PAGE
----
NORWALK, Conn. – An electronic window for parents to see what their adolescent children are doing in Norwalk Public Schools is now open.
The Parent Portal, which gives parents of middle school and high school students the opportunity to get real-time information as the school day progresses, is just one of the technological upgrades the school system is undergoing, said Ralph Valenzisi, Norwalk Public Schools Chief of Technology, Innovations and Partnerships. Also in the works are a website upgrade, a reverse 911 via texts, and social media outlook tools, which will give the new communication director plenty to do when the position is filled, he said. All of these things are linked, he said.
The Parent Portal went live Friday. Parents can log in and get access to student schedules, check their attendance and their grades, and peek at the regular grade book, which provides “real time data of how they’re doing,” Valenzisi said. Parents of high school students can see if their children are skipping classes as well, he said.
Coming soon are optional text alerts or email notifications when new grades are posted. Parents can also email a teacher directly through the portal, which is part of the Genesis student information system. Elementary school students can expect to get the same Big Brother treatment in the fall.
“When we talk about really educating students, one of the key pieces is communication with the families,” Valenzisi said. “This offers a mechanism to really, really develop a way that we communicate better with the parents.”
Parents who can’t get any information out of their children when they ask “How was school?” now have more to go on, he said.
“This creates an opportunity for parents to really have conversations with students,” he said. “Like, ‘Well, I see you had an assignment on this. What was that about?’”
A Brien McMahon High School student said Friday that he didn’t mind the upcoming scrutiny.
“I think it’s fine,” Kevin Martinez said. “I’m not against it. If you’re a good student and you know you get good grades, you should be good with that parent portal. But if you’re not doing so good it’s a way for us to get educated.”
Another student said he “really didn’t care,” while three parents said they hadn’t heard of it yet.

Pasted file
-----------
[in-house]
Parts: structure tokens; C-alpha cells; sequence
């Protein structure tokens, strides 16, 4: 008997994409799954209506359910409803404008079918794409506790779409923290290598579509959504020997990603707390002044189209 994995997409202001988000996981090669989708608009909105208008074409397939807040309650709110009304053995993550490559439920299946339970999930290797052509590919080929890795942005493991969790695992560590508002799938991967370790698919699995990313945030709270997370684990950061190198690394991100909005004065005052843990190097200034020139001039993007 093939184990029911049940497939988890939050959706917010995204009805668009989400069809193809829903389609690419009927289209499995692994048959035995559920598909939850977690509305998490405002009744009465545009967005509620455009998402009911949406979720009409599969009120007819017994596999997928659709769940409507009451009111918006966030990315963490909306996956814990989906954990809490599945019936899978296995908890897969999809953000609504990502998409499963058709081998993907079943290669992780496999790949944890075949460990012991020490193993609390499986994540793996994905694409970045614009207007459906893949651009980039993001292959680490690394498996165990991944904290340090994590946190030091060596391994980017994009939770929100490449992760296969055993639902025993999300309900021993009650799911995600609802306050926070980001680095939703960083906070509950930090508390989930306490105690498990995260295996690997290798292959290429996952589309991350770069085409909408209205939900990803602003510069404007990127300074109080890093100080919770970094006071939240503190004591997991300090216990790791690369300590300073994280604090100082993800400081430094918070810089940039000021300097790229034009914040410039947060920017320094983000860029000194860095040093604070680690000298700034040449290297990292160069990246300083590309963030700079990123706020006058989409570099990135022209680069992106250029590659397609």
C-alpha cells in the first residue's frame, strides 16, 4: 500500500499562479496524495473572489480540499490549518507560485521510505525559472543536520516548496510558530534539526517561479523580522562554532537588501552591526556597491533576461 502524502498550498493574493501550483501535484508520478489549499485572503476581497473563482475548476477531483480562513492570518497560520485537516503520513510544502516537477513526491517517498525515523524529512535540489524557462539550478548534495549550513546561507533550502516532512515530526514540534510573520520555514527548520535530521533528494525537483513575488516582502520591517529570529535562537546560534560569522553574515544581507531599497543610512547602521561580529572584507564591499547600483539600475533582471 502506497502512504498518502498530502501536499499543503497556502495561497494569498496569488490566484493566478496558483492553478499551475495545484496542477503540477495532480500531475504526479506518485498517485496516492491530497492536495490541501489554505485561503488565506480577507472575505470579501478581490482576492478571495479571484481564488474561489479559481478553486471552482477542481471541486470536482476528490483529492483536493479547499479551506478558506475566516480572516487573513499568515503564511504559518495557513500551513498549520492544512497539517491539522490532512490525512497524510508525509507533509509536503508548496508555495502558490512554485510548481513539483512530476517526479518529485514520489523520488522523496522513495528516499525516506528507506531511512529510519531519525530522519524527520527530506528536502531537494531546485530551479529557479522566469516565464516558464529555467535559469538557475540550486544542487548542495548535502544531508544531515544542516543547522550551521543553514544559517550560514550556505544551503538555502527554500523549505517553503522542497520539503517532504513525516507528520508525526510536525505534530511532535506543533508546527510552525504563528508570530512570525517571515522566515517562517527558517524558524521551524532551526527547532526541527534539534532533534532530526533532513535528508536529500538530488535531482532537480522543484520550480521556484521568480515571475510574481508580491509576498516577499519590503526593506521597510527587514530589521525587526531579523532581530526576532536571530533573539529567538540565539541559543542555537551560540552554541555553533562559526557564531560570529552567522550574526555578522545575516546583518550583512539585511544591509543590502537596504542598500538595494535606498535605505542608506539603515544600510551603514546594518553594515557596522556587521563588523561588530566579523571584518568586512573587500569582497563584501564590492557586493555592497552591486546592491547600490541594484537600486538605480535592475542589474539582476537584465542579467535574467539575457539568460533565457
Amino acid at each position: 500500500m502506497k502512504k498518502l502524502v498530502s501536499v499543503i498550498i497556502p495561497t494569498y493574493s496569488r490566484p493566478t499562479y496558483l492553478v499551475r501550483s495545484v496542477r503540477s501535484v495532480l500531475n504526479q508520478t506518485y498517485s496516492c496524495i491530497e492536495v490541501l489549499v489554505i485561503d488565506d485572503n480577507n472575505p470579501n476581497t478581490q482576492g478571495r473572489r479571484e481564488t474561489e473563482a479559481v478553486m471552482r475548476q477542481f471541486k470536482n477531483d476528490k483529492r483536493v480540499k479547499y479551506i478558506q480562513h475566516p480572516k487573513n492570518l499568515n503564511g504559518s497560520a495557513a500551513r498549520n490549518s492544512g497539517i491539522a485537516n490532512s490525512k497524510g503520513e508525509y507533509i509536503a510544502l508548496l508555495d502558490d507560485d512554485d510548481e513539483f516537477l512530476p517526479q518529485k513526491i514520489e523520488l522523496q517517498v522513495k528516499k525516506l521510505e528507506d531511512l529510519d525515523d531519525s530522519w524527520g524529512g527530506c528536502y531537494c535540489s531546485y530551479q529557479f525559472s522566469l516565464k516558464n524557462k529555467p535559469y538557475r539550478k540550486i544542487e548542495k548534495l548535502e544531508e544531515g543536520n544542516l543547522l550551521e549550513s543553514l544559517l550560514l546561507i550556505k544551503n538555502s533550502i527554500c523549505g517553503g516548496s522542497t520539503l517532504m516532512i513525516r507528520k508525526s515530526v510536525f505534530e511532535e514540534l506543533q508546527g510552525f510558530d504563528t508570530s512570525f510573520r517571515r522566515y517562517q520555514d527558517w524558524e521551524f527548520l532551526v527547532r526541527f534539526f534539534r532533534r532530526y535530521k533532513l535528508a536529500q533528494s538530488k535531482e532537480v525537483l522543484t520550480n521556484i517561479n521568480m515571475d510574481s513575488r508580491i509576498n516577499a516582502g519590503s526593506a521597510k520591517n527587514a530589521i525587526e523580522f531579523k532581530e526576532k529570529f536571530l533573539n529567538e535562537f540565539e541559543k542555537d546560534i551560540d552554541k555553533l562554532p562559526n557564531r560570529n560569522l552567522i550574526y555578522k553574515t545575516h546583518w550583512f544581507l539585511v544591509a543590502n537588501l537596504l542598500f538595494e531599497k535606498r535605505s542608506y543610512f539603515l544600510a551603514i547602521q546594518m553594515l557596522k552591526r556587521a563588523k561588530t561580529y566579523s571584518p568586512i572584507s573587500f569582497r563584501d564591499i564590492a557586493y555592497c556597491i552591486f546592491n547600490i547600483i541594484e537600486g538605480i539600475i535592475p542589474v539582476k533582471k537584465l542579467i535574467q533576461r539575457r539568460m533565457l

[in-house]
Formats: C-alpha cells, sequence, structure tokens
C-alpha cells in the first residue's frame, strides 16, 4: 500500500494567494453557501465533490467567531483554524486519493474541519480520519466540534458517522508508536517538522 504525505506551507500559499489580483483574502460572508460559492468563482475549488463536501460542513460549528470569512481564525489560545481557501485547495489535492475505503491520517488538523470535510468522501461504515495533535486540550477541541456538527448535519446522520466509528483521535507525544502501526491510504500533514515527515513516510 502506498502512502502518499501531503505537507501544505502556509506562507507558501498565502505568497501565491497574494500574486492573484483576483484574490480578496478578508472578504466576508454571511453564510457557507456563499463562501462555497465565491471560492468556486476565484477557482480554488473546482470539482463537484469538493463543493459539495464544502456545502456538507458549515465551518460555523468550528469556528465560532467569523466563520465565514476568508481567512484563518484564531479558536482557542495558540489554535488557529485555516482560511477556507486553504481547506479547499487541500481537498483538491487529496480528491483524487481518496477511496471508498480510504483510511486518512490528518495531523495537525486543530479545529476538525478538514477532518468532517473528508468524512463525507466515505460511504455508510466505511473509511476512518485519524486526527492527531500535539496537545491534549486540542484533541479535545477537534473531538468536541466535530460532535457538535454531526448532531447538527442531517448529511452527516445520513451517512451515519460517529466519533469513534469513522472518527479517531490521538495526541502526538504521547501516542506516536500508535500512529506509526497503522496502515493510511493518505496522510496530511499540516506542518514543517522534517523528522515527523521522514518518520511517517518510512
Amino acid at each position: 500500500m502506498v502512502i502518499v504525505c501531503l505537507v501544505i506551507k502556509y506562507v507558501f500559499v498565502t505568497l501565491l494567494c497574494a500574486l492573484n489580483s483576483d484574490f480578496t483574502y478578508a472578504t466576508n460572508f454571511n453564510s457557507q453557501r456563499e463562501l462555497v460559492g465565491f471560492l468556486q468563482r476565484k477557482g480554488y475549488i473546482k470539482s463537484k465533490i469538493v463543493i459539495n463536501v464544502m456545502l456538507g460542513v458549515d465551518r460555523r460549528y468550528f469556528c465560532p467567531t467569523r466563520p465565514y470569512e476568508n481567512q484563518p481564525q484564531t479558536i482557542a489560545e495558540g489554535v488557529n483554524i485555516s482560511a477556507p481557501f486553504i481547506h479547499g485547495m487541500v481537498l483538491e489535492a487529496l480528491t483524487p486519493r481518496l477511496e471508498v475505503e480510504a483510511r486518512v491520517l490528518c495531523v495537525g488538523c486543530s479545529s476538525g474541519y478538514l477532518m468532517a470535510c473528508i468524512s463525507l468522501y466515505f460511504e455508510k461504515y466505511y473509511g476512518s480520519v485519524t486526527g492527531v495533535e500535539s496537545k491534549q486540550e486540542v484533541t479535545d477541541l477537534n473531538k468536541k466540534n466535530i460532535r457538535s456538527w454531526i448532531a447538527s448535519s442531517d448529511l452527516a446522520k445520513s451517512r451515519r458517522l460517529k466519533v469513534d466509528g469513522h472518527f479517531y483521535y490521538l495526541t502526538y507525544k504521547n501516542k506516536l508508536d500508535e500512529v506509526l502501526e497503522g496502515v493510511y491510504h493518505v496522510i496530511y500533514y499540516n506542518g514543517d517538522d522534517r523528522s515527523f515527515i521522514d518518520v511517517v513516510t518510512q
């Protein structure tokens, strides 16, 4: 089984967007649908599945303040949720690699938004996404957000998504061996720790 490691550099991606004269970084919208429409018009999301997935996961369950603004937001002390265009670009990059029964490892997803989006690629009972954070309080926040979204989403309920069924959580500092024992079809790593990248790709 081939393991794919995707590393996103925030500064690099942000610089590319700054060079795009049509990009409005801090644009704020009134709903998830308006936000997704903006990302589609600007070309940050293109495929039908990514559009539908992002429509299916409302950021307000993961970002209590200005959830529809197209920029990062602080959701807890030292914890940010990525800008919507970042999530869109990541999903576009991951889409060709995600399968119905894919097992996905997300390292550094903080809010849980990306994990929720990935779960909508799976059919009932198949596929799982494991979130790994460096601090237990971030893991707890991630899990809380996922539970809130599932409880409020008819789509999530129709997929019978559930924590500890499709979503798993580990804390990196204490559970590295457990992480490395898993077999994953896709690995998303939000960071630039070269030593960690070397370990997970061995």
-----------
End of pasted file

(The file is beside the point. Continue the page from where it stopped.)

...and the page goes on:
Maria Barragan said it sounded “really good.”
“I’m interested in my daughter. Always it is better to know,” she said.
Valenzisi said parents were already checking the system Friday. They had been informed by an email blast, he said.
“It’s our first step in trying to create more communication with the community at large, specifically the parents,” he said. “Some of the next things we’re going to be working on in the next few months is … redesigning the web page. When that’s actually done we’ll have a district Twitter and Facebook feed. We just need to have better communication tools and upgrade them, make them a little more systemic. So those things are coming. It’s going to be a few months before we actually roll them out the way we want to.”
A website template is being developed with a company called SharpSchool, a registered and approved provider of e-ratable services, Valenzisi said. This means that a portion of the website cost is eligible for reimbursement from the federal government.
The redesign will include a search function for school policies and Board of Education minutes, he said. If you want to look for information about bullying, for instance, things will be much easier, he said.
He is hopeful the redesign will be online early next year, he said.
“You’ll see the district site change first and then the school sites will come, because I have to do a lot of professional management and development at the school level — how we follow that through, how the work flows are put in place,” he said. “Because if it’s social media or a website, if it’s not being kept up to date it’s not very effective.”
Professional development was one of the things that needed to be done for Parent Portal, he said.
“My department has really rolled up their sleeves and teachers really did a lot of work at the schools to make sure that they’re using the online grade book and that they’re populating it,” he said. “Once we knew that everybody was in place and the teachers were all using that same online grade book and they had everything in one place, it made sense to then start turning on the Parent Portal and getting it moving forward.”
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